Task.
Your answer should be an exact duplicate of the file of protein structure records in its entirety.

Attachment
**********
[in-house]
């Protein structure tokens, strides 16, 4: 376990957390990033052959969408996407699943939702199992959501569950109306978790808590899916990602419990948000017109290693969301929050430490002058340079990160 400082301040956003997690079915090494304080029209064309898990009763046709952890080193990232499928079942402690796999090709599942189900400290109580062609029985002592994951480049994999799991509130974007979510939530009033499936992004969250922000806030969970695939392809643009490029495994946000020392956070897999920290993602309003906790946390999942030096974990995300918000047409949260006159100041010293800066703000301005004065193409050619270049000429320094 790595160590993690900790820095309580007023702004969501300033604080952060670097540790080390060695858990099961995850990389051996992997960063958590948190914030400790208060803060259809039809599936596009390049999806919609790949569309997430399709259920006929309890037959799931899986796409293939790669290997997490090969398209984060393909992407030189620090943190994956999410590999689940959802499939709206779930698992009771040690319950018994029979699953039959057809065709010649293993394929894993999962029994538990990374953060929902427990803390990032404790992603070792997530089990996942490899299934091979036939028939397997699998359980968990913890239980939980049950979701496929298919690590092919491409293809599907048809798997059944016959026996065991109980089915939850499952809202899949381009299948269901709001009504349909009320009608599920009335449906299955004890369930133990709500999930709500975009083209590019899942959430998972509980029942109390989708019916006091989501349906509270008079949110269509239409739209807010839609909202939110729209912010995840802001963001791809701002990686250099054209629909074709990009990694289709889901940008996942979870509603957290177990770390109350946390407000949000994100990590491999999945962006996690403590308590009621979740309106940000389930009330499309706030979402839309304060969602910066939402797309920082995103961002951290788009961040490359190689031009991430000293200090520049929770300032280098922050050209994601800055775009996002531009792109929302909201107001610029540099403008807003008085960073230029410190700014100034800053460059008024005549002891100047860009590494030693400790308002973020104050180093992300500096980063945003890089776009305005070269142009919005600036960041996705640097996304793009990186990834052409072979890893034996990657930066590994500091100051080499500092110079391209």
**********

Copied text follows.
[in-house]
């Protein structure tokens, strides 16, 4: 376990957390990033052959969408996407699943939702199992959501569950109306978790808590899916990602419990948000017109290693969301929050430490002058340079990160 400082301040956003997690079915090494304080029209064309898990009763046709952890080193990232499928079942402690796999090709599942189900400290109580062609029985002592994951480049994999799991509130974007979510939530009033499936992004969250922000806030969970695939392809643009490029495994946000020392956070897999920290993602309003906790946390999942030096974990995300918000047409949260006159100041010293800066703000301005004065193409050619270049000429320094 790595160590993690900790820095309580007023702004969501300033604080952060670097540790080390060695858990099961995850990389051996992997960063958590948190914030400790208060803060259809039809599936596009390049999806919609790949569309997430399709259920006929309890037959799931899986796409293939790669290997997490090969398209984060393909992407030189620090943190994956999410590999689940959802499939709206779930698992009771040690319950018994029979699953039959057809065709010649293993394929894993999962029994538990990374953060929902427990803390990032404790992603070792997530089990996942490899299934091979036939028939397997699998359980968990913890239980939980049950979701496929298919690590092919491409293809599907048809798997059944016959026996065991109980089915939850499952809202899949381009299948269901709001009504349909009320009608599920009335449906299955004890369930133990709500999930709500975009083209590019899942959430998972509980029942109390989708019916006091989501349906509270008079949110269509239409739209807010839609909202939110729209912010995840802001963001791809701002990686250099054209629909074709990009990694289709889901940008996942979870509603957290177990770390109350946390407000949000994100990590491999999945962006996690403590308590009621979740309106940000389930009330499309706030979402839309304060969602910066939402797309920082995103961002951290788009961040490359190689031009991430000293200090520049929770300032280098922050050209994601800055775009996002531009792109929302909201107001610029540099403008807003008085960073230029410190700014100034800053460059008024005549002891100047860009590494030693400790308002973020104050180093992300500096980063945003890089776009305005070269142009919005600036960041996705640097996304793009990186990834052409072979890893034996990657930066590994500091100051080499500092110079391209």